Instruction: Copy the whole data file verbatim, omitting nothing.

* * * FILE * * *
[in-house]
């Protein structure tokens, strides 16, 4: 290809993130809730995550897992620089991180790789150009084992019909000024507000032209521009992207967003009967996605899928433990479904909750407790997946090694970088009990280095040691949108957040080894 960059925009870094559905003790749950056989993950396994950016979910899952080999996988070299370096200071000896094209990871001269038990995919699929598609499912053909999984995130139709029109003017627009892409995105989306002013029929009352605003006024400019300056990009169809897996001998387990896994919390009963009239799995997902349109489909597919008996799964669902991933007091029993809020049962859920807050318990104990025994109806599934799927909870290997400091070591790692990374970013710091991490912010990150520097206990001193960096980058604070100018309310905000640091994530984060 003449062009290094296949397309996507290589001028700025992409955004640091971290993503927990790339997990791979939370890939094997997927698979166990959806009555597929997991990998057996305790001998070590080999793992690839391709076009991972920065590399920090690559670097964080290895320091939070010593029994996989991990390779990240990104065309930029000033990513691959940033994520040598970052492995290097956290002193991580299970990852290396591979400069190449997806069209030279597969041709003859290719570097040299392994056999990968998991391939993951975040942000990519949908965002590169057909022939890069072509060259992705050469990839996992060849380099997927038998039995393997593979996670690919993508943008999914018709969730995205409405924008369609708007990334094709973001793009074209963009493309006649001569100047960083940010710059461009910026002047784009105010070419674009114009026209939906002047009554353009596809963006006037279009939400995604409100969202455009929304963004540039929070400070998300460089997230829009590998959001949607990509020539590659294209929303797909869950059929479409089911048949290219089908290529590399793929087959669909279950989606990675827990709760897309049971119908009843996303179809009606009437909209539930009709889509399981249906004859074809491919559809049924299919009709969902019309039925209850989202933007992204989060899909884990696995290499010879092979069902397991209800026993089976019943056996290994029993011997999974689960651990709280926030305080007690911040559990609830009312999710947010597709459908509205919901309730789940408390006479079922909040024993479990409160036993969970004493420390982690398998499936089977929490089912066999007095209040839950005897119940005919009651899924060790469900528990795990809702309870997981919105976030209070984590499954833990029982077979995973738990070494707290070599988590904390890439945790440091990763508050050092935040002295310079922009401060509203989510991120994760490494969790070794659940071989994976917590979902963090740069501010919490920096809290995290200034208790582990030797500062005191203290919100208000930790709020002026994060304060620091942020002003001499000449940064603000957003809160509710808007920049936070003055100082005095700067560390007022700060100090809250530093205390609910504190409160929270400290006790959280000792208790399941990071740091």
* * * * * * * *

[in-house]
């Protein structure tokens, strides 16, 4: 290809993130809730995550897992620089991180790789150009084992019909000024507000032209521009992207967003009967996605899928433990479904909750407790997946090694970088009990280095040691949108957040080894 960059925009870094559905003790749950056989993950396994950016979910899952080999996988070299370096200071000896094209990871001269038990995919699929598609499912053909999984995130139709029109003017627009892409995105989306002013029929009352605003006024400019300056990009169809897996001998387990896994919390009963009239799995997902349109489909597919008996799964669902991933007091029993809020049962859920807050318990104990025994109806599934799927909870290997400091070591790692990374970013710091991490912010990150520097206990001193960096980058604070100018309310905000640091994530984060 003449062009290094296949397309996507290589001028700025992409955004640091971290993503927990790339997990791979939370890939094997997927698979166990959806009555597929997991990998057996305790001998070590080999793992690839391709076009991972920065590399920090690559670097964080290895320091939070010593029994996989991990390779990240990104065309930029000033990513691959940033994520040598970052492995290097956290002193991580299970990852290396591979400069190449997806069209030279597969041709003859290719570097040299392994056999990968998991391939993951975040942000990519949908965002590169057909022939890069072509060259992705050469990839996992060849380099997927038998039995393997593979996670690919993508943008999914018709969730995205409405924008369609708007990334094709973001793009074209963009493309006649001569100047960083940010710059461009910026002047784009105010070419674009114009026209939906002047009554353009596809963006006037279009939400995604409100969202455009929304963004540039929070400070998300460089997230829009590998959001949607990509020539590659294209929303797909869950059929479409089911048949290219089908290529590399793929087959669909279950989606990675827990709760897309049971119908009843996303179809009606009437909209539930009709889509399981249906004859074809491919559809049924299919009709969902019309039925209850989202933007992204989060899909884990696995290499010879092979069902397991209800026993089976019943056996290994029993011997999974689960651990709280926030305080007690911040559990609830009312999710947010597709459908509205919901309730789940408390006479079922909040024993479990409160036993969970004493420390982690398998499936089977929490089912066999007095209040839950005897119940005919009651899924060790469900528990795990809702309870997981919105976030209070984590499954833990029982077979995973738990070494707290070599988590904390890439945790440091990763508050050092935040002295310079922009401060509203989510991120994760490494969790070794659940071989994976917590979902963090740069501010919490920096809290995290200034208790582990030797500062005191203290919100208000930790709020002026994060304060620091942020002003001499000449940064603000957003809160509710808007920049936070003055100082005095700067560390007022700060100090809250530093205390609910504190409160929270400290006790959280000792208790399941990071740091």